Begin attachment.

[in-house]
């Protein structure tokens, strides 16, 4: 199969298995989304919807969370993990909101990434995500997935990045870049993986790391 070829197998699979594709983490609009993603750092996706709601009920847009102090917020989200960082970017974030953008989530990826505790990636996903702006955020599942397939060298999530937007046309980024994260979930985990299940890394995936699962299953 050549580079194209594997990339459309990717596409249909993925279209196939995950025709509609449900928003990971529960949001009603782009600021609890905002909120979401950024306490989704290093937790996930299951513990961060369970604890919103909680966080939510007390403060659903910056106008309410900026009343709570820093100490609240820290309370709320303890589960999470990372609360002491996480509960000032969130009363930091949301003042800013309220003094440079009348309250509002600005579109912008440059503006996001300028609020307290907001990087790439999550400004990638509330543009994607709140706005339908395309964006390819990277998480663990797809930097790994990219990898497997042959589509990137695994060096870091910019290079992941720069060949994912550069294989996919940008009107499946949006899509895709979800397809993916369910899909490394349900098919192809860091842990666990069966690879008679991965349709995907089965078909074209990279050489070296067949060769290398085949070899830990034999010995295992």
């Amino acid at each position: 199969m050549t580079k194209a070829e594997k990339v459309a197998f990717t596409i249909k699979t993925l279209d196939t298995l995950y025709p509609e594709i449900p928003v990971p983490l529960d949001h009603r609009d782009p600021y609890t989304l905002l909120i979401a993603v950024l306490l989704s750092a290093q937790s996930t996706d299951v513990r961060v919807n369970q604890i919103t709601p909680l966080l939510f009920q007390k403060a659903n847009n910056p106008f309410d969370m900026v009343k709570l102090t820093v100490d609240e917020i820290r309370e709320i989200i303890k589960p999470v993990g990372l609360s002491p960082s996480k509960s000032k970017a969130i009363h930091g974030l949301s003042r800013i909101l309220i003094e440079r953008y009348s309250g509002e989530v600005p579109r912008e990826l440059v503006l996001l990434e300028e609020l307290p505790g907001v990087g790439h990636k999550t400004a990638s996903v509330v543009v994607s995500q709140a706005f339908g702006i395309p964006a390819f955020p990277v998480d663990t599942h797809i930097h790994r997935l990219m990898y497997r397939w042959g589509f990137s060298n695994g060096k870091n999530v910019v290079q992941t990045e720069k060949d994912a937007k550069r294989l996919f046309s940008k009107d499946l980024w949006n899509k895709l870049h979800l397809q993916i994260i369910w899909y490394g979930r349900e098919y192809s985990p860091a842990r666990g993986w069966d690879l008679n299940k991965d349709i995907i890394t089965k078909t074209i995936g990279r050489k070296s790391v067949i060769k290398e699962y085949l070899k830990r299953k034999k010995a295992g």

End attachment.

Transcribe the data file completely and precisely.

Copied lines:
[in-house]
């Protein structure tokens, strides 16, 4: 199969298995989304919807969370993990909101990434995500997935990045870049993986790391 070829197998699979594709983490609009993603750092996706709601009920847009102090917020989200960082970017974030953008989530990826505790990636996903702006955020599942397939060298999530937007046309980024994260979930985990299940890394995936699962299953 050549580079194209594997990339459309990717596409249909993925279209196939995950025709509609449900928003990971529960949001009603782009600021609890905002909120979401950024306490989704290093937790996930299951513990961060369970604890919103909680966080939510007390403060659903910056106008309410900026009343709570820093100490609240820290309370709320303890589960999470990372609360002491996480509960000032969130009363930091949301003042800013309220003094440079009348309250509002600005579109912008440059503006996001300028609020307290907001990087790439999550400004990638509330543009994607709140706005339908395309964006390819990277998480663990797809930097790994990219990898497997042959589509990137695994060096870091910019290079992941720069060949994912550069294989996919940008009107499946949006899509895709979800397809993916369910899909490394349900098919192809860091842990666990069966690879008679991965349709995907089965078909074209990279050489070296067949060769290398085949070899830990034999010995295992």
């Amino acid at each position: 199969m050549t580079k194209a070829e594997k990339v459309a197998f990717t596409i249909k699979t993925l279209d196939t298995l995950y025709p509609e594709i449900p928003v990971p983490l529960d949001h009603r609009d782009p600021y609890t989304l905002l909120i979401a993603v950024l306490l989704s750092a290093q937790s996930t996706d299951v513990r961060v919807n369970q604890i919103t709601p909680l966080l939510f009920q007390k403060a659903n847009n910056p106008f309410d969370m900026v009343k709570l102090t820093v100490d609240e917020i820290r309370e709320i989200i303890k589960p999470v993990g990372l609360s002491p960082s996480k509960s000032k970017a969130i009363h930091g974030l949301s003042r800013i909101l309220i003094e440079r953008y009348s309250g509002e989530v600005p579109r912008e990826l440059v503006l996001l990434e300028e609020l307290p505790g907001v990087g790439h990636k999550t400004a990638s996903v509330v543009v994607s995500q709140a706005f339908g702006i395309p964006a390819f955020p990277v998480d663990t599942h797809i930097h790994r997935l990219m990898y497997r397939w042959g589509f990137s060298n695994g060096k870091n999530v910019v290079q992941t990045e720069k060949d994912a937007k550069r294989l996919f046309s940008k009107d499946l980024w949006n899509k895709l870049h979800l397809q993916i994260i369910w899909y490394g979930r349900e098919y192809s985990p860091a842990r666990g993986w069966d690879l008679n299940k991965d349709i995907i890394t089965k078909t074209i995936g990279r050489k070296s790391v067949i060769k290398e699962y085949l070899k830990r299953k034999k010995a295992g």